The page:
— Need extra gas or a tune-up for your satellite? For years, such services were outside the realm of possibility for most spacecraft. But now, one mission will break that paradigm.
Meet Restore-L, a robotic spacecraft equipped with the tools, technologies and techniques needed to extend satellites' lifespans - even if they were not designed to be serviced on orbit.
New Tool Provides Successful Visual Inspection of Space Station Robot Arm
— Gas station attendant, electronics installer, home inspector: is there any fix-it job that NASA's Robotic Refueling Mission (RRM)
can't tackle during its four-year career? As NASA takes a break in RRM operations, it's looking back on past achievements and celebrating one of its latest accomplishments - the successful inspection of Canadarm2, the International Space Station's (ISS)
robotic arm. In time, this visual inspection capability may help future servicing ventures at other orbits inspect for damage and failures on their spacecraft. [Read more]
Sen. Barbara Mikulski Officially Opens New Robotic Operations Center
— Sen. Barbara Mikulski participated in a ribbon cutting, to officially open the new Robotic Operations Center (ROC)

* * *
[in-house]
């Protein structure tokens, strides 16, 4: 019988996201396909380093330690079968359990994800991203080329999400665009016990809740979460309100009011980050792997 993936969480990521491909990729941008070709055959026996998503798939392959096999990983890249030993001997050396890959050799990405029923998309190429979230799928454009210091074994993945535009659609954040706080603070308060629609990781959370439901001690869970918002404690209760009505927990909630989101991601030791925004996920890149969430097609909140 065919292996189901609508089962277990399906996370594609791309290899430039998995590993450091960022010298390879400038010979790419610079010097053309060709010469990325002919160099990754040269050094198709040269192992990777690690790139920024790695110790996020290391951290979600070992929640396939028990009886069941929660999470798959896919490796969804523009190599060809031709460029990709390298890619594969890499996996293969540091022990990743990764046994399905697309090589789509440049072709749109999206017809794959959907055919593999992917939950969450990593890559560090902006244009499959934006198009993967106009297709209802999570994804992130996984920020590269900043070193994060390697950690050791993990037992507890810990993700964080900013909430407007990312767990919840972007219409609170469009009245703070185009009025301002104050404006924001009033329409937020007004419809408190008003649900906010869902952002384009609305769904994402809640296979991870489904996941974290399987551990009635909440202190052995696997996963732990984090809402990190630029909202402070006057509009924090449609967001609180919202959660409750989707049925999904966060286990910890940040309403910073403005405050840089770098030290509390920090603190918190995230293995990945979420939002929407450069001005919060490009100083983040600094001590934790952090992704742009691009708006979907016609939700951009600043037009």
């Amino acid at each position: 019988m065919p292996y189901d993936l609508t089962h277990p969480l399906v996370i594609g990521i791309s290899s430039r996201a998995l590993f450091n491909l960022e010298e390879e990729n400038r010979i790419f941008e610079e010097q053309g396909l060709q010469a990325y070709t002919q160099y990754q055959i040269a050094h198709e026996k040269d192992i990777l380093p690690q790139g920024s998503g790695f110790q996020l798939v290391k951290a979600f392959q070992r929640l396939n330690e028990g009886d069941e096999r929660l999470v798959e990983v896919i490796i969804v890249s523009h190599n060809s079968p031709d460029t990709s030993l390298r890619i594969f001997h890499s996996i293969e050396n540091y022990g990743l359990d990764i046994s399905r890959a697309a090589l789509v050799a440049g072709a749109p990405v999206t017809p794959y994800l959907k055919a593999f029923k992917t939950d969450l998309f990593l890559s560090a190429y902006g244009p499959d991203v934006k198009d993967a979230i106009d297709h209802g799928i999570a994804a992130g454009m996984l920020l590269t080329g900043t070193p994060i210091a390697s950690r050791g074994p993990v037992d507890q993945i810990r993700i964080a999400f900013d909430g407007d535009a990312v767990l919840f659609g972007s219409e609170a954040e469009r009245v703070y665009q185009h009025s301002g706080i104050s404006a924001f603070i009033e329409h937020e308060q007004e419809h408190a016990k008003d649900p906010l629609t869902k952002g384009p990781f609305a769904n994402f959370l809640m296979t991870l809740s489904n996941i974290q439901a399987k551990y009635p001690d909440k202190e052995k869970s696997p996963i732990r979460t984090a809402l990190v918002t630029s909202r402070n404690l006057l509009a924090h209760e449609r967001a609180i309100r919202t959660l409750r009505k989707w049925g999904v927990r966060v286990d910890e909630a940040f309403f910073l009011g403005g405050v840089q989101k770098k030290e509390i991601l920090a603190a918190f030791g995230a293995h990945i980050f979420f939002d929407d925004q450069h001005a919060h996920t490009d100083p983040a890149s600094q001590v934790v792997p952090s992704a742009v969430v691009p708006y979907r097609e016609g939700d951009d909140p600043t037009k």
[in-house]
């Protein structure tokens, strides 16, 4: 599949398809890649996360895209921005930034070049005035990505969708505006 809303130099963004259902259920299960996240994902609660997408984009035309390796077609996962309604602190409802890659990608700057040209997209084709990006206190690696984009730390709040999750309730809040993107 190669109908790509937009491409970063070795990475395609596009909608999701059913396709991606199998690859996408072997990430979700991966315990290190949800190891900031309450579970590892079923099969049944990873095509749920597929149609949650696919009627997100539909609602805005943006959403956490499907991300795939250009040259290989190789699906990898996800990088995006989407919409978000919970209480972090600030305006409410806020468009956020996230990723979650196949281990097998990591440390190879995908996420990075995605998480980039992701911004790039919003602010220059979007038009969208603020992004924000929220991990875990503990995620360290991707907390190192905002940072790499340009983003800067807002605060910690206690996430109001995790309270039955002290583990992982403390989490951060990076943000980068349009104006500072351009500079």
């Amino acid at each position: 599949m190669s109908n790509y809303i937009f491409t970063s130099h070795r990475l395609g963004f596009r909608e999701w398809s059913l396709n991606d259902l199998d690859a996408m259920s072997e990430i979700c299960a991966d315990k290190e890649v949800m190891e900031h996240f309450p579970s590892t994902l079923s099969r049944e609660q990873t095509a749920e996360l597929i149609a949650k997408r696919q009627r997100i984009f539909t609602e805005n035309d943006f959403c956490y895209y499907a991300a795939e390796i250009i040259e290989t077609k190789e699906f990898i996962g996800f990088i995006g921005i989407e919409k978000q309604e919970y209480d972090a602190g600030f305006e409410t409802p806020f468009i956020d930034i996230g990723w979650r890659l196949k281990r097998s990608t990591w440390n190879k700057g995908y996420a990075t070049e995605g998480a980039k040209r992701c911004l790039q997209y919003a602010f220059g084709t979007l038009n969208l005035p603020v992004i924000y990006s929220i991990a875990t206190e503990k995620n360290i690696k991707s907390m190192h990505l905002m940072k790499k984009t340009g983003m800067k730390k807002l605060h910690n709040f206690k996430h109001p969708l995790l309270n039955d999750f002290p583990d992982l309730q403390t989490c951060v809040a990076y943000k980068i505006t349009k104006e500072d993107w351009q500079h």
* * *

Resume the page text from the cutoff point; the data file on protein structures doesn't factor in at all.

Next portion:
. Within the ROC's black walls, NASA is testing technologies and operational procedures for science and exploration missions, including the Restore-L satellite servicing mission and also the Asteroid Redirect Mission.
During her tour of the ROC, Sen. Mikulski saw first-hand an early version of the Servicing Arm
, a 2-meter-class robot with the dexterity to grasp and refuel a satellite on orbit. She also heard a description of Raven
, a payload launching to the ISS that will demonstrate real-time, relative space navigation technology. The robotic technologies that NASA is developing within the ROC also support the Journey to Mars. Gallery
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Launched December 6: International Space Station Robotic External Leak Locator12.02.2015
— Nobody wants a spacecraft to spring a leak — but if it happens, the best thing you can do is locate and fix it, fast. NASA's International Space Station (ISS) Robotic External Leak Locator (IRELL) is a new tool that could help mission operators detect the location of an external leak and rapidly confirm a successful repair. The tool launched to the space station on the Orbital ATK Commercial Resupply Services Flight on for December 7, 2015. The IRELL was developed and built by the Satellite Servicing Capabilities Office at NASA's Goddard Space Flight Center under the management of the Engineering Directorate at Johnson Space Center. [Learn more]